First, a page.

I mentioned Bosh’s impending free agency. Well, he, LeBron, Dwyane Wade, and others undoubtedly heard about this coming season’s decreased cap and that it could be lower still in 2010. In fact, this piece from Alan Hahn suggests that LeBron could actually see his 2010-2011 salary decrease if he opts out of his contract to become a free agent, instead of taking the option and waiting a year (though he could also take a shorter-term contract and hit the market again before he turns 30). Meanwhile, Frank Isola’s not impressed at how Wade is treating the Heat.

A little less random analysis down the road if warranted and especially closer to the season. Soccer and other stuff later today.

Busy Week

Pleased with the Yankees apparent turnaround in Atlanta and then against the Mets (or is it MASH Unit, or even David Wright and the seven dwarfs?). Congrats to Mariano Rivera on his 500th save. That’s a great achievement, but also hides what he will be remembered for- his postseason track record.

Also proud of what our national team did, despite Brazil’s second-half comeback. And of our soldiers, as they turned over control of Iraq’s cities to an Iraqi military.

Anyway, on to present matters. NBA and NHL free agents to chat about tomorrow, more so with hockey because basketball players can’t sign until next week. Ronaldo and Kaka to be officially introduced at Real Madrid… more big money signings to come?

I’ll have some thoughts on this stuff later… after dealing with my own business! Damn, the holiday weekend can’t get here soon enough. Should I go out to the beach or hit the city? Your thoughts welcome…

Monday Monday…

So the Red Wings and USA both get it turned around on Saturday night, and how! No newsworthy, funny, or otherwise photos this morning because the computer I’m typing from seems to have a problem uploading them right now…

Plus the Yankees record another come from behind win and finally beat the Rays at home, this time in front of Sarah Palin, there as a guest of uber-fan Rudy Giuliani during her visit to New York. Ken Davidoff adds that it was arguably a bit of a statement win for them. We’ll see. They’ve got another one tonight, followed by three with Boston in Fenway, but frankly, with about 100 games to go, the real statement games don’t come until after the All Star Game, to put it kindly. Off the field, the Yankees could become the first team to stream games online within their regional market, if you’re willing to pay for the privilege.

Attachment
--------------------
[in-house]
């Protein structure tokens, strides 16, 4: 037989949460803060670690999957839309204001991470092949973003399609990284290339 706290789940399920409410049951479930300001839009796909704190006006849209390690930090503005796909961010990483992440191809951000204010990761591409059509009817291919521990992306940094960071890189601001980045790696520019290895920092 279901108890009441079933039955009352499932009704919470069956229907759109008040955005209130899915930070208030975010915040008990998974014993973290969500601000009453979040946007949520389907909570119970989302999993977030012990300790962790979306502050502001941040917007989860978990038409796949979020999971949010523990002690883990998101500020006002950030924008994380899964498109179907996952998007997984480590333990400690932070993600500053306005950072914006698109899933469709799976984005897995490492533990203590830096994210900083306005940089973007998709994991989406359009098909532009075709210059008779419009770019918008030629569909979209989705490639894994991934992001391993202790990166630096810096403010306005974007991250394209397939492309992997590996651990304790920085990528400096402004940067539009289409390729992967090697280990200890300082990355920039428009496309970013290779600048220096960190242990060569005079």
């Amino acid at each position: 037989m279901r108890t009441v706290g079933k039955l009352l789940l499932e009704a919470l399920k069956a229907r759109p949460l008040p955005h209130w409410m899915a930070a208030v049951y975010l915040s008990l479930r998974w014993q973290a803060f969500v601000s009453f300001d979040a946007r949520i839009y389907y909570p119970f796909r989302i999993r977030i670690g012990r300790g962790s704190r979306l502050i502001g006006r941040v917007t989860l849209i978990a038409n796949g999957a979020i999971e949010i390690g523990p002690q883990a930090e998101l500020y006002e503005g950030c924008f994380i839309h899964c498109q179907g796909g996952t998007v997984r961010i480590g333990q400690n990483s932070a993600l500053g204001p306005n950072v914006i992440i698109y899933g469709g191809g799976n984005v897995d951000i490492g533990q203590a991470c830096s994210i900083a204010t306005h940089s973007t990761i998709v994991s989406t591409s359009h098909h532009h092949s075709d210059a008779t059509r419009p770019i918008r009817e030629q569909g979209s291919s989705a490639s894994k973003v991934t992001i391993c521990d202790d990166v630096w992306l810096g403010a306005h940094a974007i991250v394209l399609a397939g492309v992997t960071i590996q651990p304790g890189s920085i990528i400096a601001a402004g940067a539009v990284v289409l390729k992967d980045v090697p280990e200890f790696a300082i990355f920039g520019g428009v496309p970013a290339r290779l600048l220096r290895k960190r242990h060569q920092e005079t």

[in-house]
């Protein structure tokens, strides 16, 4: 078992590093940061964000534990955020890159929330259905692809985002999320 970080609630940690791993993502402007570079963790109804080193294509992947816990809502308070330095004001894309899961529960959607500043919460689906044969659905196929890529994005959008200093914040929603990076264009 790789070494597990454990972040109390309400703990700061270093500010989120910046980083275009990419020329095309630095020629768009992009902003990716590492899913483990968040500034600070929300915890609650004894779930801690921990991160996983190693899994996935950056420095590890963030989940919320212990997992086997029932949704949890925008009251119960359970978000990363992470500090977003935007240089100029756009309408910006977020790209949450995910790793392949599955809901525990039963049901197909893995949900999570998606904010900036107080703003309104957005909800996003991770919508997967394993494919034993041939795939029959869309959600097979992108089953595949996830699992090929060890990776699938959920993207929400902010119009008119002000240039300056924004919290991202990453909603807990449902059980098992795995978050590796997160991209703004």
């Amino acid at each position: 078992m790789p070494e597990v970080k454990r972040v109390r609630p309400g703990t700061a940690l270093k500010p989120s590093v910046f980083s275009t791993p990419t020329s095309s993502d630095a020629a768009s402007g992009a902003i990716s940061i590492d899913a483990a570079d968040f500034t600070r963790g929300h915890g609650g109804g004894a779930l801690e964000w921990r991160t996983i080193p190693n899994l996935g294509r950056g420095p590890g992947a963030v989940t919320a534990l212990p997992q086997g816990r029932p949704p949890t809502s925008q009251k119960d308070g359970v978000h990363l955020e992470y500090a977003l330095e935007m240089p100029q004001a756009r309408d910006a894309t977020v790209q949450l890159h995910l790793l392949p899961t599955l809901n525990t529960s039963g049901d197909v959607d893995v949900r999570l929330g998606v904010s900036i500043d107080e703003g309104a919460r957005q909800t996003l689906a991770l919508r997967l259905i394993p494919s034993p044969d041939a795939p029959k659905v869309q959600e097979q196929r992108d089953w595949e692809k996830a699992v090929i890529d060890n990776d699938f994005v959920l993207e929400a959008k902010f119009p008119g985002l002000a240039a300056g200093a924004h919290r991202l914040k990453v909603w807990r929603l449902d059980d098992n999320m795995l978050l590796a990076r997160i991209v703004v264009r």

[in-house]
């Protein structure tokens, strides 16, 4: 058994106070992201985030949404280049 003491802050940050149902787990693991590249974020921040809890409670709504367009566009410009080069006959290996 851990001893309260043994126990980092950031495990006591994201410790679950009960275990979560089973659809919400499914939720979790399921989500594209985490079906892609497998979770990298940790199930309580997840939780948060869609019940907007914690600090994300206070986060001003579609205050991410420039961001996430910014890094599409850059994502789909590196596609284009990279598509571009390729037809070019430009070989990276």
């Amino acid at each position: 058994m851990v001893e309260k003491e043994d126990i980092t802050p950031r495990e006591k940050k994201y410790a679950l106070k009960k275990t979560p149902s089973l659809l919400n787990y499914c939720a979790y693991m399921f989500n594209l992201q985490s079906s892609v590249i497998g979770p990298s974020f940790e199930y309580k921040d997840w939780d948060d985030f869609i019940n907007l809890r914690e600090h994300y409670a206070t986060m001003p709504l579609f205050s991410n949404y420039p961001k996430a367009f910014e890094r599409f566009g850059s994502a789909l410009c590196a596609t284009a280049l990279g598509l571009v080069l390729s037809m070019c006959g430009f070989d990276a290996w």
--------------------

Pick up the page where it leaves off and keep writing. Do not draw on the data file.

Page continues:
The Magic had Game 2 of the NBA Finals in their grasp twice, and couldn’t finish the job, writes Mitch Lawrence, who uses the “cursed” word by reminding us of Nick Anderson’s missed free throws in 1995. They paid for it in OT and are now in big trouble, especially since to win the series, they now must go back to LA for a potential Game 6 (unlike the earlier playoff rounds, the NBA uses a 2-3-2 for the Finals). You can ask if Pau Gasol got away with goaltending at the end of regulation, but I think the Magic shouldn’t be making any rationalizations for badly missing a very makeable shot.

Lots of other good sports action this weekend. I went to Belmont for the first time, which I’ll elaborate on later and hopefully be able to post a picture or two. Bottom line, I didn’t fare well but at least I didn’t wager much in the first place! Props to Kent Desormeaux for an outstanding ride, culminating in Summer Bird’s explosive final surge evocative of what Calvin Borel on Mine That Bird (they both have the same sire, Birdstone, but different dams) did to blow away the field in the Kentucky Derby.

More later…

Underrated?

Indian food might just be in that category. Had it for dinner tonight with my grandmother in Queens (conveniently located down Union Turnpike from my gym). For starters, we shared a Masala Dosa (thin crepe with potatoes/onions/peas/nuts). Then a goat mixed with spinach and some herbs plus a Shahjahani Biryani (saffron rice dish of chicken, shrimp, and lamb mixed together with a few vegetables). Delicious (and plenty to bring home for leftovers). Plus, the side sauces were flavorful and none of the food was too spicy. We asked for everything to come mild, but even that is probably spicier than what you could get at lots of other restaurants. Dessert was a little unconventional, two balls of cottage cheese in condensed milk (and flavored with rose water). That might have been the weak link in the meal, but still worth trying.

All in all, an excellent meal. I will have to go again sometime down the road. Coincidentally, I saw Slumdog Millionaire the previous night in NYC, which was enjoyable and fully deserves the accolades it has received.

The other underrated of the day is Nate Robinson. How he dunks a basketball like he did tonight in the annual Slam Dunk Contest is beyond me and probably everyone else on the planet. I’m not a Knicks fan, but that was impressive. As noted in the link to his bio, we are talking about someone who is not even 5 feet 9 inches but has a vertical leap of about 43 inches. I wonder what Muggsy Bogues might be thinking right now.

I hope everyone had a terrific Valentine’s Day.